Small and medium-sized enterprises (SMEs) are invaluable to the UK economy. According to recent statistics by the UK Department for Business Innovation and Skills, SMEs account for 99.9 percent of all UK private sector businesses, provide over 60 per cent of UK employment and have an annual turnover of £1.8 trillion.
SMEs also have strong trading links to the economic markets within the EU. Over one million SMEs are involved in exporting to the EU and according to the Western Union Business Solution International Trade Monitor, 80 percent of UK SMES that do export, do so within Europe.
This is why it’s so important when casting our vote on June the 23rd to consider the impacts that Brexit may have on our SME’s.
Being a member of the EU gives our SME’s completely protectionist free access to over 500 million consumers. This is at risk if we leave. European economic history is one of conflict and protectionism, not kind words and liberalism. The president of the European commission Jean Paul Junker has already made it clear that there will be consequences if Britain leaves the EU. Ignoring the vendetta, for now, we can see that the UK still would have an incredibly hard time attempting to renegotiate boundary and borderless free trade. Whilst the UK does have some bargaining power, in that we do import a considerable amount, It’s just common sense to see our position in negotiating is not a match to the strength of the larger and wealthier trading bloc that combines the remaining 27 countries in the EU. If the likes of tariffs and other costly trade barriers and protectionist policies are introduced by foreign governments, then UK SMEs that do export goods and services will become significantly less competitive overseas. At the end of the day, that is the aim of protectionist policies, to protect domestic business from competition and force foreign competitors out of business.
Along with access to markets within the EU, our membership also brings us a series of huge subsidies and business grants across all sectors, something that many UK SMEs rely upon. Quite simply, Brexit would mean the loss of these vital subsidies. Losing these subsidies would deprive many of our SMEs of their competitiveness and possibly push those infant industries under. As Michelle O’Neil, the Northern Irish Agriculture Minister said a few weeks ago, “In terms of Agriculture and Rural Development, we will have drawn down over £1.9 billion of European funding between 2014 and 2020. I fear that a significant reduction in direct support would see production go into free-fall.”
Additionally as a member of the European Union, our small businesses have access to several special programmes for SME financing. Let’s just look at two of the many, The European Investment Fund and the European Investment Bank. Alone in 2015 these institutions invested over £6.1billion in infrastructure projects and lent over £520 million to SME’s. A loss of these funding streams and a restriction on the availability of finance will have a direct impact on those wishing to start up across the UK.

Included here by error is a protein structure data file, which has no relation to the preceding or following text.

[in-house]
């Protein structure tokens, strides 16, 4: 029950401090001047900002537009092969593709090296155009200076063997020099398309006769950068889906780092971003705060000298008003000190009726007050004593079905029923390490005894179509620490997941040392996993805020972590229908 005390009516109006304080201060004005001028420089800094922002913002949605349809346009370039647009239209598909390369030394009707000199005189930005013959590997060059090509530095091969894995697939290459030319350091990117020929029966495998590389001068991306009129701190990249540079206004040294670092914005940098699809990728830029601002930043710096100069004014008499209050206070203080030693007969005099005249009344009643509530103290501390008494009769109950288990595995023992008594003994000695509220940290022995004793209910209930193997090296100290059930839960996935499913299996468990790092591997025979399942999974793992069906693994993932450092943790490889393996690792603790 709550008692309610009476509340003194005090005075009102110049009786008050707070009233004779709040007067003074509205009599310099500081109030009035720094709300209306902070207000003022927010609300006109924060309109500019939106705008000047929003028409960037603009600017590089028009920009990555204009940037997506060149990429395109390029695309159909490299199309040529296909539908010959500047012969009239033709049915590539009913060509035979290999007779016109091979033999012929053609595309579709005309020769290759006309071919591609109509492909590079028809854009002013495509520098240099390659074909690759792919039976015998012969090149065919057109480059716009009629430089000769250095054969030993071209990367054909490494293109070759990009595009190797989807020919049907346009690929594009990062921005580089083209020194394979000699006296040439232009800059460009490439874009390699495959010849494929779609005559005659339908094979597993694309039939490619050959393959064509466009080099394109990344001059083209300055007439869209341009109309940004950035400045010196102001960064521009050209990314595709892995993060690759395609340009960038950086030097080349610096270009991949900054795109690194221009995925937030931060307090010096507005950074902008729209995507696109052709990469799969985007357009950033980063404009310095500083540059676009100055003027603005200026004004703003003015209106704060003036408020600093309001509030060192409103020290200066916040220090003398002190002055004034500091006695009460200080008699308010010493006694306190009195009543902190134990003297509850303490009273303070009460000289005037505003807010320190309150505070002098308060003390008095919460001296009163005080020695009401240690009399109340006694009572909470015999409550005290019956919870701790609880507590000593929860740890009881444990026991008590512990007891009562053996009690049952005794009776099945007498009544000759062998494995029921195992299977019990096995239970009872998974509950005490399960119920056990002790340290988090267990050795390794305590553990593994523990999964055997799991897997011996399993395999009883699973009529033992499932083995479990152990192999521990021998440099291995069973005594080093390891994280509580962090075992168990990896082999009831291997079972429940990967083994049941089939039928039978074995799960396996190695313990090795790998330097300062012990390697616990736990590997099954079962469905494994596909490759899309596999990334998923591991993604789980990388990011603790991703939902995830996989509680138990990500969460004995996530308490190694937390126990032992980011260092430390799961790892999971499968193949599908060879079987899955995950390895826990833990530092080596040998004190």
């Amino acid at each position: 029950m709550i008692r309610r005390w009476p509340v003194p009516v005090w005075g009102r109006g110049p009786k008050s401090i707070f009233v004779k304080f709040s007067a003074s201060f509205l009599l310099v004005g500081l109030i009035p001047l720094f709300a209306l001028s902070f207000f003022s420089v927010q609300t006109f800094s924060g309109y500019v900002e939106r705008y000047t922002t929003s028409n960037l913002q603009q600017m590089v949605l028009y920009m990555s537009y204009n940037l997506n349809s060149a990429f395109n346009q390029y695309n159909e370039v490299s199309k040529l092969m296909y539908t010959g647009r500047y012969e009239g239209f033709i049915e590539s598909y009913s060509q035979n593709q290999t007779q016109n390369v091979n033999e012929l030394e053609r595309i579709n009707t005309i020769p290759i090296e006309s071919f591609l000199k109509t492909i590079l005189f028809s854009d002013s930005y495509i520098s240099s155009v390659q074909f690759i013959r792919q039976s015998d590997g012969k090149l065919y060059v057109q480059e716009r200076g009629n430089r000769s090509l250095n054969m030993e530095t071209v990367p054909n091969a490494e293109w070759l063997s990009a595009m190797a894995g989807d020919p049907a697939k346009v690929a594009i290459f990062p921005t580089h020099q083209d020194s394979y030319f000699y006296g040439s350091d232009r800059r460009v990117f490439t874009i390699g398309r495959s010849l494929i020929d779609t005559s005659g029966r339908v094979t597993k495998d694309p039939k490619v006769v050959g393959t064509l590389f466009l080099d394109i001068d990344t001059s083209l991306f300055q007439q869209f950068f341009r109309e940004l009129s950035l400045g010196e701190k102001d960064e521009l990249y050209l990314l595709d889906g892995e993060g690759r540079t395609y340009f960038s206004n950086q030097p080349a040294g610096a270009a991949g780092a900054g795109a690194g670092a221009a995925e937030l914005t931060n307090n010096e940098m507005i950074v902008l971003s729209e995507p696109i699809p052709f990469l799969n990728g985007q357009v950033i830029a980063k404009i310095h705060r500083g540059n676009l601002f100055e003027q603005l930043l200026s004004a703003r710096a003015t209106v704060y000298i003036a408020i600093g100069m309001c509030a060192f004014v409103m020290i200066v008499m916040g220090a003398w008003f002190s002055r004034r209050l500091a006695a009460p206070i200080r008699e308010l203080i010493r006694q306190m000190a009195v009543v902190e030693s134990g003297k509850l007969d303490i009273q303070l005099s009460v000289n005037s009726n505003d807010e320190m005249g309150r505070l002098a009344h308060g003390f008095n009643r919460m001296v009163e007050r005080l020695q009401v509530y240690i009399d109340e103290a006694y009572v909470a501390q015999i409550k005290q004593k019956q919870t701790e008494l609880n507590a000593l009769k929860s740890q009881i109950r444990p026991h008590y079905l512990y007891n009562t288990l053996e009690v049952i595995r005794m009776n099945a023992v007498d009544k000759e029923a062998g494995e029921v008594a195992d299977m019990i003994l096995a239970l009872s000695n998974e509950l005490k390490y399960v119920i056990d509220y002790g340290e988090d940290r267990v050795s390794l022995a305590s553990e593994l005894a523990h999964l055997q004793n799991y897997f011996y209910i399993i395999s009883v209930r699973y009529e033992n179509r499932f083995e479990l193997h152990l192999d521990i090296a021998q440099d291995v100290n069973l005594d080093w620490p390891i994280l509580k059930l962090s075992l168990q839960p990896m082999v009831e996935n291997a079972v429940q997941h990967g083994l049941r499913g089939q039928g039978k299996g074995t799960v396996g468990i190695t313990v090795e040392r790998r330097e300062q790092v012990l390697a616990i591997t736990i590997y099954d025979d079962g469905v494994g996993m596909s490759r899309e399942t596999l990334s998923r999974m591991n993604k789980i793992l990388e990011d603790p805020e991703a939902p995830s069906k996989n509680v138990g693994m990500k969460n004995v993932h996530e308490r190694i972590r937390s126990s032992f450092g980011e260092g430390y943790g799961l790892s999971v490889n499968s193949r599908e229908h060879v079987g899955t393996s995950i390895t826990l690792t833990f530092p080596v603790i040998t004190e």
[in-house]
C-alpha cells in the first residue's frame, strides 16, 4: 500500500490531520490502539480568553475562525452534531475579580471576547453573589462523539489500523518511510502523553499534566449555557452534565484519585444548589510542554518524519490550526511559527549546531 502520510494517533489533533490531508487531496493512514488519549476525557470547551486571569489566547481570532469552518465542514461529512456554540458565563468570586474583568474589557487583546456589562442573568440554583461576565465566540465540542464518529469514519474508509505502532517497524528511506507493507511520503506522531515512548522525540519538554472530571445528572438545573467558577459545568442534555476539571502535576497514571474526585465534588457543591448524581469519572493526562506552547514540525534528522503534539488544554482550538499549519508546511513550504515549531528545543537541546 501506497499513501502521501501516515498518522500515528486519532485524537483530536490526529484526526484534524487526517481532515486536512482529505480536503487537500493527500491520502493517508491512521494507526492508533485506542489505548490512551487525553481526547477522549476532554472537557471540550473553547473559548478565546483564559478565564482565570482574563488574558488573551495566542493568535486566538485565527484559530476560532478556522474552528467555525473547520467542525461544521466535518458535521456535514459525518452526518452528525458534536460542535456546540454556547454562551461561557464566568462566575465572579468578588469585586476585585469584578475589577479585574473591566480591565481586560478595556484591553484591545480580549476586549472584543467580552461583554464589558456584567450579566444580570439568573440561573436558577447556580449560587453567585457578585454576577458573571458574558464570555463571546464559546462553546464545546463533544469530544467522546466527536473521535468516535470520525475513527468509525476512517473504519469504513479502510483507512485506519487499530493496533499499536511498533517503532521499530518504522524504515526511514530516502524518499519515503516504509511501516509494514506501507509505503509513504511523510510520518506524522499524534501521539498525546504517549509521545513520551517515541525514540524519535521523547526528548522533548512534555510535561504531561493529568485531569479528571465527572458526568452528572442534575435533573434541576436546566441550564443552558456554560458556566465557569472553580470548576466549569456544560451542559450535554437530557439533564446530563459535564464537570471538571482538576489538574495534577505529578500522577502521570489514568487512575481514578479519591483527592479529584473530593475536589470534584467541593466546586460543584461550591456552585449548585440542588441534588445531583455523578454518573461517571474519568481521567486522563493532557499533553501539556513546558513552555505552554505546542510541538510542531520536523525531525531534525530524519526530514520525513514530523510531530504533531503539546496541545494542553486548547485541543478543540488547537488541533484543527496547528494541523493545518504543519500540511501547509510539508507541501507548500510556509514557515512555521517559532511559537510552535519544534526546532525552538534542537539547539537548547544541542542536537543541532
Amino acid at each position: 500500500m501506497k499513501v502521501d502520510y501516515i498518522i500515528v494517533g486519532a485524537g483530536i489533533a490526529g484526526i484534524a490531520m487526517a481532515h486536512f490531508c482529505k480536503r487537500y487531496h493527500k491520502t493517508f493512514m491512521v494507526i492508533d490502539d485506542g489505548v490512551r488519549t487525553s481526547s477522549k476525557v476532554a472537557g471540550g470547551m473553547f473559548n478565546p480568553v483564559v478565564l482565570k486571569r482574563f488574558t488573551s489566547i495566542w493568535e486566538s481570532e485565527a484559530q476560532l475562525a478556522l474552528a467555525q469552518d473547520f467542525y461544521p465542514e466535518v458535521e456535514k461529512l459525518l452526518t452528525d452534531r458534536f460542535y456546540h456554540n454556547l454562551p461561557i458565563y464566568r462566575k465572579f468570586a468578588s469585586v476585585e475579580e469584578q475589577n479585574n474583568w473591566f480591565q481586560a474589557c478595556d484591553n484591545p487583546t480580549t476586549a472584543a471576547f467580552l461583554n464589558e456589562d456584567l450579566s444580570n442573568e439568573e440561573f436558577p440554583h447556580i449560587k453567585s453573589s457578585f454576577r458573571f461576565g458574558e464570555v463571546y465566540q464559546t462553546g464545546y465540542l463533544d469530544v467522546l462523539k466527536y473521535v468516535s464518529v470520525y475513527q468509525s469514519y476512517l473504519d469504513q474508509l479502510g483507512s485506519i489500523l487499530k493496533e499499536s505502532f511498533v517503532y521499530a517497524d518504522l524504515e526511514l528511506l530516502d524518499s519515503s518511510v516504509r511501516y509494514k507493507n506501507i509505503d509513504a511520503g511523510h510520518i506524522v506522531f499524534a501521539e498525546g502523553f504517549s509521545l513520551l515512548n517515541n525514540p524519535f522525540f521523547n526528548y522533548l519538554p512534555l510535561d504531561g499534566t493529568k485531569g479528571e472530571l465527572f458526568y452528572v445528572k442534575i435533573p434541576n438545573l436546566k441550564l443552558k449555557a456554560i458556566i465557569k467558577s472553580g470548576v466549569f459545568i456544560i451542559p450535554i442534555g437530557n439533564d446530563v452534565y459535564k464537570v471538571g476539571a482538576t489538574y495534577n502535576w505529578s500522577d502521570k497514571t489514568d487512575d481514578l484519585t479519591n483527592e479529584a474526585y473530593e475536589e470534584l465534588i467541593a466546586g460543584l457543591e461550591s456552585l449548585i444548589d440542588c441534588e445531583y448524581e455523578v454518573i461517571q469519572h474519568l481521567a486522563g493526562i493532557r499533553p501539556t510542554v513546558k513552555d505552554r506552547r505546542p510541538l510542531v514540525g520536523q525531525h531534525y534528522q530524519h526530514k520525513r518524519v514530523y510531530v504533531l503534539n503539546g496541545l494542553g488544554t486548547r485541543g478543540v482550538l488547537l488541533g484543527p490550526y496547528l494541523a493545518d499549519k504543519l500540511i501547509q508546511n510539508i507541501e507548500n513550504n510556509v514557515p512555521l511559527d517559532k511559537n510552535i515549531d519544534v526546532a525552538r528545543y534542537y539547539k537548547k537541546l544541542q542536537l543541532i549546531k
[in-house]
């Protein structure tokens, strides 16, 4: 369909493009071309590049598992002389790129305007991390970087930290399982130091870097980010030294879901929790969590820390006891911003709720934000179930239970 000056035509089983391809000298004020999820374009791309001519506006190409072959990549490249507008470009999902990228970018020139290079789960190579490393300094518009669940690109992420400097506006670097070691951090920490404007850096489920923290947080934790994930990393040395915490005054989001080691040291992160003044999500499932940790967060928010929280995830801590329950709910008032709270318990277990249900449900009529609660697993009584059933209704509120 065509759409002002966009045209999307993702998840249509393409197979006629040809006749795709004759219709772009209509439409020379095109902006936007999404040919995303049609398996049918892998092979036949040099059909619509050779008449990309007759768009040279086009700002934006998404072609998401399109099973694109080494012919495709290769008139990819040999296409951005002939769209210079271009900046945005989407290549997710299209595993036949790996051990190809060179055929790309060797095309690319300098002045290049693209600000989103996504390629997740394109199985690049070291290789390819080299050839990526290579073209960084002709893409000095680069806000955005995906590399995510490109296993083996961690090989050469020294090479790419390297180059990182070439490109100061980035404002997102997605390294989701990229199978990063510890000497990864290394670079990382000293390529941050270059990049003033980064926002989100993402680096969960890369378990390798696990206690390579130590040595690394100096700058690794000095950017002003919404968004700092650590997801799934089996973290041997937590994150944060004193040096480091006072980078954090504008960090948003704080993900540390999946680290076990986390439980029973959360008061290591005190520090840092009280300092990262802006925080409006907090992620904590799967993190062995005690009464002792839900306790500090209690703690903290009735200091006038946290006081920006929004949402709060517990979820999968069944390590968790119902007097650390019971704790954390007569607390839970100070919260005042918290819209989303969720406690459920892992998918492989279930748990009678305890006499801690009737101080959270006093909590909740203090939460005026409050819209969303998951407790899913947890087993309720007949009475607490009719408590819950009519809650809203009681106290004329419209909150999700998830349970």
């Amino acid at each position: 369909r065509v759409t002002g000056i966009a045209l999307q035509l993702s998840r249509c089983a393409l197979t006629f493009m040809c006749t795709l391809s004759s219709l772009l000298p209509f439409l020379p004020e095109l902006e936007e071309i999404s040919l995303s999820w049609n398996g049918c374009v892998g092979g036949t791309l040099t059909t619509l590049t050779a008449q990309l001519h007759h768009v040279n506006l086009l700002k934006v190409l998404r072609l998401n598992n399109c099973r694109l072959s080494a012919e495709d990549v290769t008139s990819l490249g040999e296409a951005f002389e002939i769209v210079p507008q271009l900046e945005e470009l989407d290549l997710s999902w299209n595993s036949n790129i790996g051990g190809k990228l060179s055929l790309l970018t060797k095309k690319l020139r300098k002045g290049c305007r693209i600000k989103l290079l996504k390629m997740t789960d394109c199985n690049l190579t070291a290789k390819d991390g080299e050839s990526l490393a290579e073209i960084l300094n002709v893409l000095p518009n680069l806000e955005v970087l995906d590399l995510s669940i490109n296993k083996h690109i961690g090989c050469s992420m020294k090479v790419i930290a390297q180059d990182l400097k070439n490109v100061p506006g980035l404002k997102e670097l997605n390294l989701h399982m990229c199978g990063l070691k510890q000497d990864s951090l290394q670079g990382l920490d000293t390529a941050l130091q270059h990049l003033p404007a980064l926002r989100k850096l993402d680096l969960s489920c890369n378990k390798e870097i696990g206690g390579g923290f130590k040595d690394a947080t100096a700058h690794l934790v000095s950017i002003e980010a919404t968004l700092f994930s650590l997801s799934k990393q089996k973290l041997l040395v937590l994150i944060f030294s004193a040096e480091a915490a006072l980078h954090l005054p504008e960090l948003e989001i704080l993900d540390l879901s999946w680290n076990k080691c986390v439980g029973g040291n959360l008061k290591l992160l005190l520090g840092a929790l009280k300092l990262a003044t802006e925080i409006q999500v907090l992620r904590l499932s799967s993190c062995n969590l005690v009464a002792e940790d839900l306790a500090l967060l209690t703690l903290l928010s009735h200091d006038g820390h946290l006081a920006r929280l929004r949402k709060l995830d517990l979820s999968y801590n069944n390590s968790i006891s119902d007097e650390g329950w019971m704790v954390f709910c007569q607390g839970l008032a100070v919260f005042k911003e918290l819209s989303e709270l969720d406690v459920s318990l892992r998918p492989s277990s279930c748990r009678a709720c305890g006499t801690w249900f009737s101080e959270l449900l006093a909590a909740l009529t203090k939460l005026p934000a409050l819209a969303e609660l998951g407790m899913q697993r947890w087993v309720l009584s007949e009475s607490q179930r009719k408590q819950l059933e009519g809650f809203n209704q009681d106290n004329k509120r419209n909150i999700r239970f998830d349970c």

What about red tape? We’ve all heard about that damaging regulation from Brussels. Well according to the OECD, despite this burden, the UK is the second least regulated economy among developed states. In fact, the World Bank in its 2016 Ease of Doing Business rankings places the UK sixth in the world. But still, despite it not being a problem could we get rid of it? Again, probably not. British SME’s that trade goods and services with countries in the EU will still have to comply with all the customs union’s regulations. The only difference for these UK SMEs is that their governments won’t have a say on what those regulations are. Adding to this, the frustrating process of de-tanglement and re-tanglement between EU and UK regulation will bring years of uncertainty, chaos and confusion to SMEs. This is something that is sure to lower to the confidence of entrepreneurs hoping to start up or businesses hoping to expand.
Brexit will have further implications for the development of UK labour skills. For example, the EU currently provides several funding initiatives for the improvement of training and skills including the European Social Fund (ESF). The ESF has allocated around £3.2 billion to the Youth Employment Initiative and is already providing £305 million to UK schools and independent training providers. As a member of the EU, we also gain access to the Grand Coalition for Digital Jobs which has seen the creation of around 300,000 training courses. Plus we also gain access to the student heartthrob that is the educational exchange project, Erasmus+. The list of funding for training and skills is practically endless. In the event of leaving the EU, the UK would not have access to these funded training and skills projects, just as Switzerland right now does not. This limits the UK skills base and productivity, in turn harming our SMEs which rely on a decent, well-trained labour force to keep afloat.
Add to the all aforementioned impacts, complications with work visas and VAT, increases in the cost of travel and transport, shaky exchange rates, financial uncertainty and more.
Is it really any wonder that Moore Stephens recent poll suggested that just 17 percent of SME’s back Brexit?